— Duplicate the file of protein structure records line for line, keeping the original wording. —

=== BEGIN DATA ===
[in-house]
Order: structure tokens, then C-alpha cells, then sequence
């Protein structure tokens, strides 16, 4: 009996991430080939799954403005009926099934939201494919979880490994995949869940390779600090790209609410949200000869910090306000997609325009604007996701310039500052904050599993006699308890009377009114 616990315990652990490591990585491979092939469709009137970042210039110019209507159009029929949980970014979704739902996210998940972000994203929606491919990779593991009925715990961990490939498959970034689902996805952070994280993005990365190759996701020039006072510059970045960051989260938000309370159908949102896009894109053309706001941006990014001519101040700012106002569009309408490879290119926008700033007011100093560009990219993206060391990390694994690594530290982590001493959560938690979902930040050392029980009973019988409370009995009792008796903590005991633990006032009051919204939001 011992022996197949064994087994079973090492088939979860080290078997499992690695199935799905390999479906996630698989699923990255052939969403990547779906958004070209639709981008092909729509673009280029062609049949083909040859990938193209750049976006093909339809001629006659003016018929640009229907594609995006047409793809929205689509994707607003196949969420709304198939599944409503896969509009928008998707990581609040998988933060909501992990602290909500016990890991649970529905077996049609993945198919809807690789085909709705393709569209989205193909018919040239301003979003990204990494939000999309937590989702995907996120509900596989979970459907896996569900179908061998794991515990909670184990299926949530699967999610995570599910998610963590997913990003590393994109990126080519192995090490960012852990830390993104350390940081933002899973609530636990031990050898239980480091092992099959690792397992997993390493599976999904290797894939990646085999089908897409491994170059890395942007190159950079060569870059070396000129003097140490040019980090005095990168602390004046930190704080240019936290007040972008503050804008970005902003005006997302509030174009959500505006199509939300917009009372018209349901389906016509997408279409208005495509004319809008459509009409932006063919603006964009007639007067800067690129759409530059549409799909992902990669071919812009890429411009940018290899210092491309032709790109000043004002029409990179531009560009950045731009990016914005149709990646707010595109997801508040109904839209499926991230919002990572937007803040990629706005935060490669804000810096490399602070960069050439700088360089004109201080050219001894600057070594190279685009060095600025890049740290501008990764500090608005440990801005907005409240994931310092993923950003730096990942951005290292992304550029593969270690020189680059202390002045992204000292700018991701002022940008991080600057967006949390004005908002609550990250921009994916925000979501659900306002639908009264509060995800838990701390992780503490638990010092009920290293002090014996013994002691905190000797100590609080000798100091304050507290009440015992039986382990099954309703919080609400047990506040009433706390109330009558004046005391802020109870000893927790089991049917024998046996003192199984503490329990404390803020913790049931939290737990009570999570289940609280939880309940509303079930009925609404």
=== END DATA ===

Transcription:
[in-house]
Order: structure tokens, then C-alpha cells, then sequence
């Protein structure tokens, strides 16, 4: 009996991430080939799954403005009926099934939201494919979880490994995949869940390779600090790209609410949200000869910090306000997609325009604007996701310039500052904050599993006699308890009377009114 616990315990652990490591990585491979092939469709009137970042210039110019209507159009029929949980970014979704739902996210998940972000994203929606491919990779593991009925715990961990490939498959970034689902996805952070994280993005990365190759996701020039006072510059970045960051989260938000309370159908949102896009894109053309706001941006990014001519101040700012106002569009309408490879290119926008700033007011100093560009990219993206060391990390694994690594530290982590001493959560938690979902930040050392029980009973019988409370009995009792008796903590005991633990006032009051919204939001 011992022996197949064994087994079973090492088939979860080290078997499992690695199935799905390999479906996630698989699923990255052939969403990547779906958004070209639709981008092909729509673009280029062609049949083909040859990938193209750049976006093909339809001629006659003016018929640009229907594609995006047409793809929205689509994707607003196949969420709304198939599944409503896969509009928008998707990581609040998988933060909501992990602290909500016990890991649970529905077996049609993945198919809807690789085909709705393709569209989205193909018919040239301003979003990204990494939000999309937590989702995907996120509900596989979970459907896996569900179908061998794991515990909670184990299926949530699967999610995570599910998610963590997913990003590393994109990126080519192995090490960012852990830390993104350390940081933002899973609530636990031990050898239980480091092992099959690792397992997993390493599976999904290797894939990646085999089908897409491994170059890395942007190159950079060569870059070396000129003097140490040019980090005095990168602390004046930190704080240019936290007040972008503050804008970005902003005006997302509030174009959500505006199509939300917009009372018209349901389906016509997408279409208005495509004319809008459509009409932006063919603006964009007639007067800067690129759409530059549409799909992902990669071919812009890429411009940018290899210092491309032709790109000043004002029409990179531009560009950045731009990016914005149709990646707010595109997801508040109904839209499926991230919002990572937007803040990629706005935060490669804000810096490399602070960069050439700088360089004109201080050219001894600057070594190279685009060095600025890049740290501008990764500090608005440990801005907005409240994931310092993923950003730096990942951005290292992304550029593969270690020189680059202390002045992204000292700018991701002022940008991080600057967006949390004005908002609550990250921009994916925000979501659900306002639908009264509060995800838990701390992780503490638990010092009920290293002090014996013994002691905190000797100590609080000798100091304050507290009440015992039986382990099954309703919080609400047990506040009433706390109330009558004046005391802020109870000893927790089991049917024998046996003192199984503490329990404390803020913790049931939290737990009570999570289940609280939880309940509303079930009925609404």